At Saturday’s Award Ceremony for the 2015 Idyllwild International Festival of Cinema, Allan Katz received the Lifetime Achievement Award.
“He was genuinely taken aback and surprised by the honor,” said IIFC Chair and founder Stephen Savage.
Katz’s career included several years writing for “M*A*S*H”, which Savage says was enough alone to qualify him for the award, “But his resume includes hundreds of other shows.
“He’s an iconic Hollywood denizen, a filmmaker who is often under the limelight,” Savage added.
Katz, from Chicago, began his Hollywood writing career in 1967 on “Rowan & Martin’s Laugh-In.” He also wrote for several other popular vintage comedies such as “Sanford and Son,” “All in the Family” and “The Mary Tyler Moore Show.” Besides writing, he also helped produce “M*A*S*H,” “The Cher Show,” “Rhoda” and “Roseanne.”
“[The business] has changed a lot since then,” Katz said. Network management is much more involved in the creative process, to the distress of many writers and creative partners. When he was producing, there might be three or four other people involved in production activities. Today, there are dozens of producers for each show. On one show recently, Katz encountered more than 20 production staff and “… at a studio, anyone can change a script.”
The number of writers has grown substantially, too, according to Katz. Now, six or seven people develop one half-hour script.
The serially, or episodic, nature of today’s programs is also a major change, Katz said. “It used to be ‘must see TV.’ You didn’t have to know what happened before the episode you were watching.”
Filmmaking or movies is all about financing now, creativity is secondary. Independent filmmakers have to demonstrate how much advance sales are available before studios consider financing. Pre-sales to cable, Europe, Asia, DVDs and accessories are all part of the money-making equation. A mediocre $150-million movie, with renowned actors, might have $170 million in pre-sales so it’s made and will appear on thousands of neighborhood screens.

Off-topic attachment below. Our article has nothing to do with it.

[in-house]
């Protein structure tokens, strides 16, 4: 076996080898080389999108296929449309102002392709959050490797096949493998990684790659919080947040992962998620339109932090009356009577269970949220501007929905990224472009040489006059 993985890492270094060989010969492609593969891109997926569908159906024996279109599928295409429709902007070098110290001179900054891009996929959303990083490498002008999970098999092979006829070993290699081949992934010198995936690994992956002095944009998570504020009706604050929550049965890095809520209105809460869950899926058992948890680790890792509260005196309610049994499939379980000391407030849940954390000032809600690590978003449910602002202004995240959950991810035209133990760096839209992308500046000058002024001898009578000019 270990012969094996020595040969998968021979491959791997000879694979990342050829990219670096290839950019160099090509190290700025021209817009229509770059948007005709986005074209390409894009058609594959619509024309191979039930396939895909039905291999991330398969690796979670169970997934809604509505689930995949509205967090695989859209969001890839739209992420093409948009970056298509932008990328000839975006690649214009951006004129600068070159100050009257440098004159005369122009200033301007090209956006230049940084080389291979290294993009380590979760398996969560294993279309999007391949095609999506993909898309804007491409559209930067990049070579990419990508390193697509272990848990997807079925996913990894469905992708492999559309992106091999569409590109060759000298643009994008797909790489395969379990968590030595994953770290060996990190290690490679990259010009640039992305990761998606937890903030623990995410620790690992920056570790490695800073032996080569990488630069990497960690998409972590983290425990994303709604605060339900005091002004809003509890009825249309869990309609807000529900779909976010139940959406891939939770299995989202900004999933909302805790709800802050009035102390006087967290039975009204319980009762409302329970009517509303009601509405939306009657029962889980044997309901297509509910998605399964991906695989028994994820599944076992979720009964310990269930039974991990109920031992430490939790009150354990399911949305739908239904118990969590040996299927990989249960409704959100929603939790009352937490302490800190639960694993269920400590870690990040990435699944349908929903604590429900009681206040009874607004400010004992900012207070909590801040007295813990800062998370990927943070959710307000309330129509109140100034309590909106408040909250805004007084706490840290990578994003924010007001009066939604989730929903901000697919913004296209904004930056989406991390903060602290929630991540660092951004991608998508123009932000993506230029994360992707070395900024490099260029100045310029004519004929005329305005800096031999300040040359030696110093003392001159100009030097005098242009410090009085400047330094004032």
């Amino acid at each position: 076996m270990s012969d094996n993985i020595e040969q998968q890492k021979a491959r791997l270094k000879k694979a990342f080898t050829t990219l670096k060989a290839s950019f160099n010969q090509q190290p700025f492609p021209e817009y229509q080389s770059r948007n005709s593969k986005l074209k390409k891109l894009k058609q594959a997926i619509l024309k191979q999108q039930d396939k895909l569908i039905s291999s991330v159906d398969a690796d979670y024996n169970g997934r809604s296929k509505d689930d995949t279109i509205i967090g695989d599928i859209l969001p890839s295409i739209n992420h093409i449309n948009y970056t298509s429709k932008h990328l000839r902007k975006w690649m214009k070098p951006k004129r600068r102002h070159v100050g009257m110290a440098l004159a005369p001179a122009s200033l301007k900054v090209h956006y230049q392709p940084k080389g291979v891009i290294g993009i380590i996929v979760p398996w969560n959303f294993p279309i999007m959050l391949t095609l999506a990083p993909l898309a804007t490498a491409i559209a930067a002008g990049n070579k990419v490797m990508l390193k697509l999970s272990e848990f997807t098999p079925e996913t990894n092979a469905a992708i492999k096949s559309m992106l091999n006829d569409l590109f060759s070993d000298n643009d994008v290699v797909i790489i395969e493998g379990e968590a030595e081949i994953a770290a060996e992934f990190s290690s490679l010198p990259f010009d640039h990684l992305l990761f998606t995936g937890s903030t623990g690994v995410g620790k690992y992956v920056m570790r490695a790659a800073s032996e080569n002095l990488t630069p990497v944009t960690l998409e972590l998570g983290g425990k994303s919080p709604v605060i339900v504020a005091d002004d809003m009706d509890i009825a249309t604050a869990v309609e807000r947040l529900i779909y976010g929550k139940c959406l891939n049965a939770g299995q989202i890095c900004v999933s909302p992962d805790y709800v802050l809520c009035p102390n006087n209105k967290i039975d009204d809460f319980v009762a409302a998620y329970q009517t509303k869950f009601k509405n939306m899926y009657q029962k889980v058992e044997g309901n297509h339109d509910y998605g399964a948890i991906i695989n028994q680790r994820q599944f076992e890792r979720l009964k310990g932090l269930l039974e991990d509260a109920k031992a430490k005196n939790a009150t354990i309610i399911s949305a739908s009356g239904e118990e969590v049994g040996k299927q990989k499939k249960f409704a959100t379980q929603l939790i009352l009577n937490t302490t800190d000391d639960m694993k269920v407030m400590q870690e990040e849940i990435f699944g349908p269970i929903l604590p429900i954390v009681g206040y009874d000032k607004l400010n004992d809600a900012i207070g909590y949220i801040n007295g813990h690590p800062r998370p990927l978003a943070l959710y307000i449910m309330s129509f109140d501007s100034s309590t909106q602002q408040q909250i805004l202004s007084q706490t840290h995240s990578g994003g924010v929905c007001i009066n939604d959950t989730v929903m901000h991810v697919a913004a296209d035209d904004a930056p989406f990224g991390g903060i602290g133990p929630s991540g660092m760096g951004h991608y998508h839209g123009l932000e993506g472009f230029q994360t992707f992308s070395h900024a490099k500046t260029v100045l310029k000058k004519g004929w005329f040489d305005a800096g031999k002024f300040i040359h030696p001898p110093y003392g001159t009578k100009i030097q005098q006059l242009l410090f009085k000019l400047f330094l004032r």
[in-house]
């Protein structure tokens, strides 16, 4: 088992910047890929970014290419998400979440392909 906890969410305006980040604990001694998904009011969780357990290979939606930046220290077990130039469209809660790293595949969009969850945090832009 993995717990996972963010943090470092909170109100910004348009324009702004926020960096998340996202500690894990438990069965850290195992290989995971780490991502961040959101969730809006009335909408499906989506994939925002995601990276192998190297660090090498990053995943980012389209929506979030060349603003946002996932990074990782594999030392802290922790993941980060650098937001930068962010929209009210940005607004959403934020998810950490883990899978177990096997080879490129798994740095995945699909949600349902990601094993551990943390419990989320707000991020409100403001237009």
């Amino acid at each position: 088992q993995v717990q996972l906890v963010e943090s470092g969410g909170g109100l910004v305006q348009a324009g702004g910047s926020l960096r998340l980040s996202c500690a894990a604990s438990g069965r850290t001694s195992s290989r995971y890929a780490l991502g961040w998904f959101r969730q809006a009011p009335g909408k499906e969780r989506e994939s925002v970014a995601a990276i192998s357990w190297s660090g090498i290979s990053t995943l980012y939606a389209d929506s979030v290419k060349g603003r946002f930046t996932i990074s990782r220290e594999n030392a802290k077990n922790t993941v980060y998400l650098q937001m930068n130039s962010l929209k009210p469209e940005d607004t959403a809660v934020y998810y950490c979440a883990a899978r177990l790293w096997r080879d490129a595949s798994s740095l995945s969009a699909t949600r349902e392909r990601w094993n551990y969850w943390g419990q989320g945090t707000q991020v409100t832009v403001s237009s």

However, Katz’s most recent movie production is in a different league. “Bucky and the Squirrels,” his film at Idyllwild 2015, cost slightly less than $500,000 to produce. “Of course, that’s because we’re professionals and have done many and know how to schedule,” he said proudly.
Contributing to the successful production of a low-budget independent was the commitment of much of the crew, who were Katz’s friends and who promised to work: “If we don’t lose money, we’ll do it.”
Katz’s long-time friends Tom and Julie Hurvis, alumni of Appleton University in Wisconsin where the film was made, financed “Bucky.”
“If this film sucks, I’ve got no one to blame but myself. If ‘Bucky and the Squirrels’ has a message, trust me, it’s in there by accident,” said Katz proudly, who wrote and directed the film.
“I loved doing this film. I’d do it again. It’s the perfect way to do a movie and everybody did if for the right reason,” he added adamantly. “This has been my favorite writing experience — up until now.”
While Katz has written many television and film scripts, his talent goes beyond dialogue. His repertoire includes the libretto for the musical “Zapata” and others. His essays have been published in the Times — on both coasts, the New York and Los Angeles papers.
The 800-word satirical essay for the New York Times was completed after 39 drafts, Katz said while describing his work process. “I rewrite, rewrite and rewrite until it’s the best I can do.”
But he did lament the numerous scripts he has in his head. “It’s hard to write another script and not know how to get it made. It’s easier for me when I know it will be produced.”